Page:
|Ed Christianson answers questions from the students.|
In an effort to raise awareness about the importance of saving money, Zions Bank employees traded in their balance sheets for blackboards in honor of Utah's Teach Children to Save Day, declared by Governor Jon Huntsman Jr. as April 25 in an official proclamation.
Huntington Elementary kindergarten students in Helen Piacitelli's class learned to be savvy savers from Zions Banker Ed Christianson. Christianson, branch manager at Zions Bank's Castle Dale and Huntington branches office, was one of more than 100 Zions employees who volunteered to teach 6,000-plus students in Utah and Idaho in honor of the American Banker Association's National Teach Children to Save Day.
Students learned the concepts of interest, budgeting, and discussed "needs" versus "wants." They were also given their own calculators to help them figure their income and expenses.
"It's never too early for kids to learn how to pay themselves first by saving money and earning interest," said Christianson. "I hope to show Huntington Elementary students that learning money skills early in life can help them become adults who make smart financial choices."
In a recent personal finance survey, Utah high school students fared worst in the category of savings. According to results released this month by the Utah Jump$tart Coalition, high school senior participants answered just 45.4 percent of savings-related questions correctly, the lowest of all categories in the survey, but slightly higher than the national average of 42.6 percent. Other topics in the personal finance survey included debt and spending.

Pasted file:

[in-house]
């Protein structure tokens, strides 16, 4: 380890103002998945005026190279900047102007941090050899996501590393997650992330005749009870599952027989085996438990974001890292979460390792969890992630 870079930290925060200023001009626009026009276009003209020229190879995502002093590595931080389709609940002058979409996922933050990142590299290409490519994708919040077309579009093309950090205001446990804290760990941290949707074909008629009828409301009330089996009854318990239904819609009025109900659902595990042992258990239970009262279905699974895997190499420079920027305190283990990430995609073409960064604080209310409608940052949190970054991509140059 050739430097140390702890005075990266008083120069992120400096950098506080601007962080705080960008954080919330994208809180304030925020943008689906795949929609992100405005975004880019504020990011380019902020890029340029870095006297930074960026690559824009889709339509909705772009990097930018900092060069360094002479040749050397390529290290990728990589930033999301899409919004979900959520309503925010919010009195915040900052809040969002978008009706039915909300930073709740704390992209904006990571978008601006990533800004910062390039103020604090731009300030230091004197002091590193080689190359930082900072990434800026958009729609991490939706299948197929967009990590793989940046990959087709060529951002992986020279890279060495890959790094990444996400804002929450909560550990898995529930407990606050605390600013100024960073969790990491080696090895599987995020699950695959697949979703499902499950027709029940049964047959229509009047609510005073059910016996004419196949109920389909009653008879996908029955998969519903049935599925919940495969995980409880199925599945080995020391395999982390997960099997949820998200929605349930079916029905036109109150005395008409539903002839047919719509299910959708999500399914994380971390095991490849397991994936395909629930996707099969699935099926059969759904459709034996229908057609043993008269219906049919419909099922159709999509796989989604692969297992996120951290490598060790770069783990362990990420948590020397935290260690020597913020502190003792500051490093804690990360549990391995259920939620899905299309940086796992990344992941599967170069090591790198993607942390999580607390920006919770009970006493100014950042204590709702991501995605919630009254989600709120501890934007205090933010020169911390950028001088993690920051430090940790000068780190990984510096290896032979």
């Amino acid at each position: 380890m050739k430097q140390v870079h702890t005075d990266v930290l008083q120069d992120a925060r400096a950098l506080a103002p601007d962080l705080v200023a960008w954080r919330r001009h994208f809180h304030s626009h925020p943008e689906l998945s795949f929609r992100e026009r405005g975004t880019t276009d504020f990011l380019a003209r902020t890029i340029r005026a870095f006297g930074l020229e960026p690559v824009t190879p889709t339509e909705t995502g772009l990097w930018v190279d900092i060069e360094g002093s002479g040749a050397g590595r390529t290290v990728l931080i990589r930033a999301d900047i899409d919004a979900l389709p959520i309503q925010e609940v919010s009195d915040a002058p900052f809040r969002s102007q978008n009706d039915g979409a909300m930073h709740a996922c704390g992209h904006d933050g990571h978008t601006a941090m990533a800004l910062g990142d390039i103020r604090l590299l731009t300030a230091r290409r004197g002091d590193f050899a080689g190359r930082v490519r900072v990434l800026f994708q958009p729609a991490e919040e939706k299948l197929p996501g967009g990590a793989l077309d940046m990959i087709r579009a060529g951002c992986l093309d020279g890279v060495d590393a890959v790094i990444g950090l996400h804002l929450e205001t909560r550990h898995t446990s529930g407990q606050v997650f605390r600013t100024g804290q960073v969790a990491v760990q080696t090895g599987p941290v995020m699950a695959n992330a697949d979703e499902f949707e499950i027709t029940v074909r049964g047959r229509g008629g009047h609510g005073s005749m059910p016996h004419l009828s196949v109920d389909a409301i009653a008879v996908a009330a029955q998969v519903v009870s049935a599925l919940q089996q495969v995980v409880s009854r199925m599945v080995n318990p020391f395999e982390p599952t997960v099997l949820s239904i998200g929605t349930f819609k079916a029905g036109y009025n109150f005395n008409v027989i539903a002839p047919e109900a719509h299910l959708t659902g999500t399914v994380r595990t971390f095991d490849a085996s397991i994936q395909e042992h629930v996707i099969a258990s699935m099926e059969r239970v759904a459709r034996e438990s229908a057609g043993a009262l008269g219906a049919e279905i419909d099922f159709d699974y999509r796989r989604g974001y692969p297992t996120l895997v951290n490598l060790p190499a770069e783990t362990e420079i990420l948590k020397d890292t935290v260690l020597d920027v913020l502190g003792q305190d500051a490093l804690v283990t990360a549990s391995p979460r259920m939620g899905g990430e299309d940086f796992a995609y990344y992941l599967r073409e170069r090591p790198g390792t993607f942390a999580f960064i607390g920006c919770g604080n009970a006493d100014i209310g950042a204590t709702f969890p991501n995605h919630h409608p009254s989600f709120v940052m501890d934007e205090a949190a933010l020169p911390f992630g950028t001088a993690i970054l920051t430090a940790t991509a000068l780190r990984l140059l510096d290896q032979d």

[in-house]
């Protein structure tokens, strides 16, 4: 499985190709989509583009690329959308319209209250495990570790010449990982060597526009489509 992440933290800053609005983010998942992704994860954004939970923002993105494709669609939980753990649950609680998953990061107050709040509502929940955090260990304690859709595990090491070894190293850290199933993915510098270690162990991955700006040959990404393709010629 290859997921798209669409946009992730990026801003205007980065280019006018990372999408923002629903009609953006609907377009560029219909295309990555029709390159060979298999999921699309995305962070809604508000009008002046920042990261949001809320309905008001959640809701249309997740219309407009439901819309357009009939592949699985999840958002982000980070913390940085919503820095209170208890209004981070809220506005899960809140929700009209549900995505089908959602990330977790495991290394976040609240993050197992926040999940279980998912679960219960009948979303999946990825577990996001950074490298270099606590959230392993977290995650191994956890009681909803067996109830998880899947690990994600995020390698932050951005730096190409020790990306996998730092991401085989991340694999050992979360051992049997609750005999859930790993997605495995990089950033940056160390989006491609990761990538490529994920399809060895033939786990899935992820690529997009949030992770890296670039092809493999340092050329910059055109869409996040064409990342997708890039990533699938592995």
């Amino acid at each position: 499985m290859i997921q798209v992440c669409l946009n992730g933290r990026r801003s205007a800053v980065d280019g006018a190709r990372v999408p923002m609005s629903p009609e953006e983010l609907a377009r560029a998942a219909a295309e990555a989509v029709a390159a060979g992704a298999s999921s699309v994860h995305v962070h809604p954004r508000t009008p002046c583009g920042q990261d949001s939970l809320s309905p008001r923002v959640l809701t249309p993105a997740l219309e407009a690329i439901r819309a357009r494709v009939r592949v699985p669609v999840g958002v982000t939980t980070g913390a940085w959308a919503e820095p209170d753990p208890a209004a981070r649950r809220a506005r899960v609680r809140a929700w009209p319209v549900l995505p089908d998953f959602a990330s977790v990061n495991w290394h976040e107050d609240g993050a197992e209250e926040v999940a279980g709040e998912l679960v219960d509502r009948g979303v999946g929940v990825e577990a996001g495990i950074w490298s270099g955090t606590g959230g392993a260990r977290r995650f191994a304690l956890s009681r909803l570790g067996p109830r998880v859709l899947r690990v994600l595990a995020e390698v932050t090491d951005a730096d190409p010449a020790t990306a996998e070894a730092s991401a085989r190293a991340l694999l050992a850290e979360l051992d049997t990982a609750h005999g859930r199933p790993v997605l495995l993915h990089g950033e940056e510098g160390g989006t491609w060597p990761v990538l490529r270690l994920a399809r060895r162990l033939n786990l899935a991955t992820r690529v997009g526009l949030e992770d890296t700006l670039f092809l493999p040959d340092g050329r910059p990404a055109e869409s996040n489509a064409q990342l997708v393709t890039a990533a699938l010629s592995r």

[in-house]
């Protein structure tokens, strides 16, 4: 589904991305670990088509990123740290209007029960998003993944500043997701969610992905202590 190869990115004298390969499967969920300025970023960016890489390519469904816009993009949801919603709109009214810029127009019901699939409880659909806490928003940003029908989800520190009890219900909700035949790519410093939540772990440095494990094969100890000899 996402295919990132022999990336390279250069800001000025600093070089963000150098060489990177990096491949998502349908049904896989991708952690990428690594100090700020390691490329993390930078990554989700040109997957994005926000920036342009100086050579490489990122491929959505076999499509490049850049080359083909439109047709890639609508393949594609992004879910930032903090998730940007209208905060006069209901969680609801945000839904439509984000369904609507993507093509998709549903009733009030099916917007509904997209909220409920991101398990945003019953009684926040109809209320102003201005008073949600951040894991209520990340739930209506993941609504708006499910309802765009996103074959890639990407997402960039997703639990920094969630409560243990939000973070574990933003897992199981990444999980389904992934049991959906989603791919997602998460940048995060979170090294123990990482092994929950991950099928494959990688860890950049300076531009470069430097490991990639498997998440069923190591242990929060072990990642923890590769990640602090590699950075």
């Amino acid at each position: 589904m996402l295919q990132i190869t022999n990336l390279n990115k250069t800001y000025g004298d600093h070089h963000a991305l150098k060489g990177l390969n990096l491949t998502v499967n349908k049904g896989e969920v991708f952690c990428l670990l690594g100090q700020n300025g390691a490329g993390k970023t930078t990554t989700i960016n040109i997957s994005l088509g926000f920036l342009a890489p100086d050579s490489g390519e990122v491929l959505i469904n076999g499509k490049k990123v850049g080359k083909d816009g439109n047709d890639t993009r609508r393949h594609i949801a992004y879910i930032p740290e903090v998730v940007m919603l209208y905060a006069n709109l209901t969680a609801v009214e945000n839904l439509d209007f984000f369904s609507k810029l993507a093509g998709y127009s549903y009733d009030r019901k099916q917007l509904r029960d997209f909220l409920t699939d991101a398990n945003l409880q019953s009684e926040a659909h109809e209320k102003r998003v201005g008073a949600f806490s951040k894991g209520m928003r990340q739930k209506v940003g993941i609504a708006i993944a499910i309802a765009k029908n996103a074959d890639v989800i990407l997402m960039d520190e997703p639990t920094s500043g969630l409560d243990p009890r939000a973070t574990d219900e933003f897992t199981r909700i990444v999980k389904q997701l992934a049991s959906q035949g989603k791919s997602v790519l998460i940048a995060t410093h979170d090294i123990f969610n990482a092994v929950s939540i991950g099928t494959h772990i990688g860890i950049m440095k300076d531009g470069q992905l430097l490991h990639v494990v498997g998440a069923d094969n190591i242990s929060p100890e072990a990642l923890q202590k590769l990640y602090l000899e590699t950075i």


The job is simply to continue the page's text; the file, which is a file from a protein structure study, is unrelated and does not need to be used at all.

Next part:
"The lessons we teach Utah's students today create good habits for consumers tomorrow," said Zions Bank President and CEO Scott Anderson. "As community bankers, Zions employees have the responsibility to show local students that saving money is a valuable life skill."
National Teach Children to Save Day is an annual nationwide program sponsored by the American Bankers Association Education Foundation.